What begins as another beat-'em-up installment of "The Darkseid War" takes a swift turn and becomes the most eventful chapter of the story. Let's take a look at Justice League #44.

Geoff Johns continues to juggle multiple storylines, with nearly every member of the League taking an emotional or character turn of some sort. A quick rundown:

• Superman emerges changed from Apokalips' fire pits, a vengeful, inhuman being. As unsettling as it is to see the Man of Steel go bad, there's something gleefully cathartic about watching Clark toy with Lex, playing with his head for a change.
• Grail finally meets her brother Kalibak, and to spoil what happens would be cheating you out of one of the issue's best and most shocking moments.
• Batman and Green Lantern continue their quest through the multiverse via the Mobius Chair, searching for answers about the Anti-Monitor. It's here that you first realize that this isn't a business-as-usual issue, and Johns is about to lay all his cards on the table.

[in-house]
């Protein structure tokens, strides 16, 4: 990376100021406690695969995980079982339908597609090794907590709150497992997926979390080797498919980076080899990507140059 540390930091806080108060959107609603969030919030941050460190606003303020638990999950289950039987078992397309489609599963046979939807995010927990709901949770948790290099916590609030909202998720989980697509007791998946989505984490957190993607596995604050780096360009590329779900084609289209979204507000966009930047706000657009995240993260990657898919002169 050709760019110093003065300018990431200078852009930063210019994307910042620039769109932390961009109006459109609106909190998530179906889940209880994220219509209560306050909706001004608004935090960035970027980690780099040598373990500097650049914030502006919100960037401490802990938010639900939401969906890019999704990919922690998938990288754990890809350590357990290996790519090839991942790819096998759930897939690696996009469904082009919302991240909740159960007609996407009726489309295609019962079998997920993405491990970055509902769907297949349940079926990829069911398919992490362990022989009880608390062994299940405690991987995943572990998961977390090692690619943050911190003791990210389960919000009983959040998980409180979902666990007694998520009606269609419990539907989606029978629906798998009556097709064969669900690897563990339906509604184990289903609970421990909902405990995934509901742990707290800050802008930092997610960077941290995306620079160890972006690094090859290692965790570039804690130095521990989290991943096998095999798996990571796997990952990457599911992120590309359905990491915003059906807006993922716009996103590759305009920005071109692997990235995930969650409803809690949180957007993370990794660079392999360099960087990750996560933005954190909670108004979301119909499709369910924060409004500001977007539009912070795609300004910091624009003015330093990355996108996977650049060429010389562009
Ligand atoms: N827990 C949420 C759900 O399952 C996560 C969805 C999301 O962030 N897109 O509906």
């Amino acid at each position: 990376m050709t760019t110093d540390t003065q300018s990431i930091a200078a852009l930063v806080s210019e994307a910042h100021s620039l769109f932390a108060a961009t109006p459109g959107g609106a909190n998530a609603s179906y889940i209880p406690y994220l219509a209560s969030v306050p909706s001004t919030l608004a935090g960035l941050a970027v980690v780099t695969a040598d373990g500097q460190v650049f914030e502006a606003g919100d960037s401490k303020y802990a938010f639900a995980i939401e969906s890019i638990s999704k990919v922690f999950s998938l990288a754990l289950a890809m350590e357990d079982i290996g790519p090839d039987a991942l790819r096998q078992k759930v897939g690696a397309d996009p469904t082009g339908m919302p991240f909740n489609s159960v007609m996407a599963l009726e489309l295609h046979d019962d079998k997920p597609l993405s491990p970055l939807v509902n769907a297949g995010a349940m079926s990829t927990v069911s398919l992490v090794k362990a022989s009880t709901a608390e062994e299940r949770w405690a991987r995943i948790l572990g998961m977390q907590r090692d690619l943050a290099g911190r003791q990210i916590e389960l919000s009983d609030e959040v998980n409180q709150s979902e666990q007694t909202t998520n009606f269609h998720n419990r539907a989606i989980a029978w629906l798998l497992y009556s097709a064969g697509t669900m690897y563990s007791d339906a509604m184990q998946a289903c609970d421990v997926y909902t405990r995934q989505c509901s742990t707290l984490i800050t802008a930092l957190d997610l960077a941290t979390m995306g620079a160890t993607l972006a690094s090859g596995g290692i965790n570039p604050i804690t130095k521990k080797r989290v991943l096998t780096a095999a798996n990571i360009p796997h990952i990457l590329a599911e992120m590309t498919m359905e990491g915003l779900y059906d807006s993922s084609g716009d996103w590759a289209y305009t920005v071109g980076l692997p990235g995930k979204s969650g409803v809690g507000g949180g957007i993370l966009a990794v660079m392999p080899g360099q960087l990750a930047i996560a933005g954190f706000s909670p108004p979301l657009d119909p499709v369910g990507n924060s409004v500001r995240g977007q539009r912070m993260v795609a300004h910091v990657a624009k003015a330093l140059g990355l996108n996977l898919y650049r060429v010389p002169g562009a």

• Flash experiences a major twist you won't see coming.

Johns' dialogue at times feels a little Morrison-esque, in that you have to read it more than once to grasp what's going on. He also has a tendency to weave multiple conversations with one another, and it nearly reaches its breaking point in Justice League #44.

For example, Johns will give you a line from one character, followed immediately by a panel featuring a character who has nothing to do with the last one, followed by yet another unrelated character speaking to or replying to someone else, and on and on. That sort of thing is usually best saved for a story's crescendo, so readers can feel the stakes rising exponentially on all sides. Using it throughout the narrative weakens the whole structure.

Jason Fabok's pencils have never been more impressive or more epic. Whether it's his expressive, detailed character work or his widescreen, big-budget action scenes, he's doing staggering work. Even the issue's cover is particularly striking, bringing to mind the movie posters of Drew Struzan.

Brad Anderson's colors bring Fabok's world to breathtaking life, deftly handling the intricacies of it all with rich, vibrant hues. It's clear that Anderson has a tremendous grasp of the subtleties of things like gradients and lighting, because this is masterful work.







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